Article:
During this present Gospel Age, members of the ‘church of the firstborn’ have received the merit of Jesus’ blood. “Christ is not entered into the holy places made with hands, which are the figures of the true; but into heaven itself, now to appear in the presence of God for us.” (Heb. 9:24) When this work has been completed, the merit of our Savior’s blood will become available for the entire human family. Jesus said, “I am the good shepherd, and know my sheep, and am known of mine. As the Father knoweth me, even so know I the Father: and I lay down my life for the sheep. And other sheep I have, which are not of this fold: them also I must bring, and they shall hear my voice; and there shall be one fold, and one shepherd.”—John 10:14-16

The second great passing over that occurred in the land of Egypt was the deliverance of the nation of Israel when they were led by Moses across the Red Sea. All matters concerning types or figures foreshadow a higher meaning and purpose. In this remarkable event is shown the ultimate recovery of the whole human creation from the bondage of sin and death. The promised blessings will be available to the world under the establishment of Christ’s future kingdom and the terms of the New Covenant. At that time, all who desire to follow righteousness and obey the greater Moses—our Lord Jesus—will be granted life rights that were lost because of sin.

The long night of sin and death will have passed, and the glorious morning of deliverance will have come. The Christ, head and body, will lead forth and deliver all Israel, all the people of God. At that time, all shall know and be glad to reverence, honor, and obey the will of God. At the close of that future age of Christ’s kingdom, all evil and all evildoers will be cut off from any further life.


When the Apostle Paul wrote to the brethren at Corinth, he told them, “Purge out therefore the old leaven, that ye may be a new lump, as ye are unleavened. For even Christ our passover is sacrificed for us: Therefore let us keep the feast, not with old leaven, neither with the leaven of malice and wickedness; but with the unleavened bread of sincerity and truth.”—I Cor. 5:7,8

In this scripture, the apostle was addressing the church of the firstborn whose names are written in heaven. (Heb. 12:23) He was admonishing them to cleanse themselves from all sin and unrighteousness as represented by the leaven of malice and wickedness, and to seek righteousness and Truth as illustrated by partaking of the unleavened bread.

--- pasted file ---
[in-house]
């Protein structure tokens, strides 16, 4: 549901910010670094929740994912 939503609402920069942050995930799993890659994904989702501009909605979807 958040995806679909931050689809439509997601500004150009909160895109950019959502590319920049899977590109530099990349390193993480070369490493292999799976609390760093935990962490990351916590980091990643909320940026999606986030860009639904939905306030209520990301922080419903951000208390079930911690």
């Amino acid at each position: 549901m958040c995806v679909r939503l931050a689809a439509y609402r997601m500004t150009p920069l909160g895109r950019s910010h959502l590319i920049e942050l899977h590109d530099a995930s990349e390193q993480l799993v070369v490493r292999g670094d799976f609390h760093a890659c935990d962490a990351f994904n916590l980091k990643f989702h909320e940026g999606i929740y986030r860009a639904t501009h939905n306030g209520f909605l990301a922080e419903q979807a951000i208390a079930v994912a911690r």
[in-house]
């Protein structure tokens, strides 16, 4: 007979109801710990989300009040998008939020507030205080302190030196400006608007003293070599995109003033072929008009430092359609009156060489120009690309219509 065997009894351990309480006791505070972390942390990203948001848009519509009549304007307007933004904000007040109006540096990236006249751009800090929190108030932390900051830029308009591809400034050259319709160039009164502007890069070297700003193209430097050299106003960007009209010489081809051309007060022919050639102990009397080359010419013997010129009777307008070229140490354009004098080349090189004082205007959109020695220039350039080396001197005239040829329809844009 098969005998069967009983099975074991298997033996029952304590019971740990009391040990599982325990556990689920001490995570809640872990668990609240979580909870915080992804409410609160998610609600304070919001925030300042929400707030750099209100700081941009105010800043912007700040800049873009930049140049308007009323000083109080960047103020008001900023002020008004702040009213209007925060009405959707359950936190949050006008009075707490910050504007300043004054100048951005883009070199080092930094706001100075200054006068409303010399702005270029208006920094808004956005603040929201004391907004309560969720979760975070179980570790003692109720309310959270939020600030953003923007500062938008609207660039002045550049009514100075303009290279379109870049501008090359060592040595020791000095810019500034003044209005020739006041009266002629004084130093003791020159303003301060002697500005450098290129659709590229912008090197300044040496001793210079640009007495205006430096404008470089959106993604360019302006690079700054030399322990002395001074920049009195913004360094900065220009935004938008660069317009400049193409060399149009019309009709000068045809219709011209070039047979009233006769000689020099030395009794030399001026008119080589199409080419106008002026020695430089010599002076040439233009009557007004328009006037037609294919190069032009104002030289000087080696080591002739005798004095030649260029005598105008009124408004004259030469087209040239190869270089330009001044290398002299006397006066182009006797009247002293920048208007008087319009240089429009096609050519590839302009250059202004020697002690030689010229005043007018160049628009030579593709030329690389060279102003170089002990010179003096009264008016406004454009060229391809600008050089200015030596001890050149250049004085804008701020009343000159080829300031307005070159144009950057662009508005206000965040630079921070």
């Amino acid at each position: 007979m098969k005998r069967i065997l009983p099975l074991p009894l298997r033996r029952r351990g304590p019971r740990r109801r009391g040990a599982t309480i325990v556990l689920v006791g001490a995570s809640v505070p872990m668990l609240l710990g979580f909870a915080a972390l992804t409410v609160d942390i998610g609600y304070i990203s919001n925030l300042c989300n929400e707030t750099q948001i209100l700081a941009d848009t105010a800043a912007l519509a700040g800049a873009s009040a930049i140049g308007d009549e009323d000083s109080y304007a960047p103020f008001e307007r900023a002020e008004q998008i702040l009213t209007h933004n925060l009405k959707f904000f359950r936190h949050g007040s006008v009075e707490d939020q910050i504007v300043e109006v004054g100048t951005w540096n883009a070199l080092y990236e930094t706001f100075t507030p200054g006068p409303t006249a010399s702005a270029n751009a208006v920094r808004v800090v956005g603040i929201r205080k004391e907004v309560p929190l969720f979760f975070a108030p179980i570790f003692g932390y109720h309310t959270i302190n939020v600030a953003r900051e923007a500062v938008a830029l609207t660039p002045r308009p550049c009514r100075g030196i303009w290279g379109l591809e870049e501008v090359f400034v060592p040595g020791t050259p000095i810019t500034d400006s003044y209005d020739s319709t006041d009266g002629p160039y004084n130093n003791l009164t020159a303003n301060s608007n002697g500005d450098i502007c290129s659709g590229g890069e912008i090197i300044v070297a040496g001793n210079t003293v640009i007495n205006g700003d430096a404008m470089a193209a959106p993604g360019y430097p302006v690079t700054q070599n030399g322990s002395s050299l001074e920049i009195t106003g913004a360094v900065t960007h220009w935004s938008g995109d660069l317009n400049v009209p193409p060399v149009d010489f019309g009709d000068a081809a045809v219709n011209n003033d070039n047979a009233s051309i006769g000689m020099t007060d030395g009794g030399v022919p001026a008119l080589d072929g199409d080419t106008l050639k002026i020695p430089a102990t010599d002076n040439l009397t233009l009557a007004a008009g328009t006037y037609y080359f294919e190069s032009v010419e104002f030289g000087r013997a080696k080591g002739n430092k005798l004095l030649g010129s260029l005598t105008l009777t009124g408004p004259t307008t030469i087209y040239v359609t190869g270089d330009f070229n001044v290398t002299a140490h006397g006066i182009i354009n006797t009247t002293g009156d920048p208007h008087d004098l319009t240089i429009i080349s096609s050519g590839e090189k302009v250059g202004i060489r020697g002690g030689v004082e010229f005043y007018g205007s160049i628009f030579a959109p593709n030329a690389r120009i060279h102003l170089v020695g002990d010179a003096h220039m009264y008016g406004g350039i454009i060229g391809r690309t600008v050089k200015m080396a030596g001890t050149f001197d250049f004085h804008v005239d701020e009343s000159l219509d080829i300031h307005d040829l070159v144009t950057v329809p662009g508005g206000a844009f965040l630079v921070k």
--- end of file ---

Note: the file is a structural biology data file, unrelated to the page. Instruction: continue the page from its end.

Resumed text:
By eating the lamb, we appropriate Christ’s merit to ourselves. We put on Christ to the extent of our ability, and are transformed into his glorious image in our hearts. We feed upon him even as the Jews fed upon the literal lamb. The bitter herbs aided and whetted the Israelites appetites, and serves to show our bitter experiences and trials. These are provided for us to help wean our affections from earthly things, and to give us an increasing appetite to feed upon the Lamb and the unleavened bread of Truth.

In the world, we have no continuing city, but, as strangers and travelers, we go with staff in hand and girded for the journey to heavenly Canaan. All of the glorious blessings which our loving Heavenly Father has in reservation for the church of the firstborn will be given to those who have faithfully accepted the Lamb of God and the merit of his saving blood.


As we keep the feast again this year, let us rejoice in the precious blood of Jesus that was shed on our behalf and that will be testified to the world in due time. “Now the God of peace, that brought again from the dead our Lord Jesus, that great shepherd of the sheep, through the blood of the everlasting covenant, Make you perfect in every good work to do his will, working in you that which is well pleasing in his sight, through Jesus Christ; to whom be glory for ever and ever. Amen.”—Heb. 13:20,21

Dawn Bible Students Association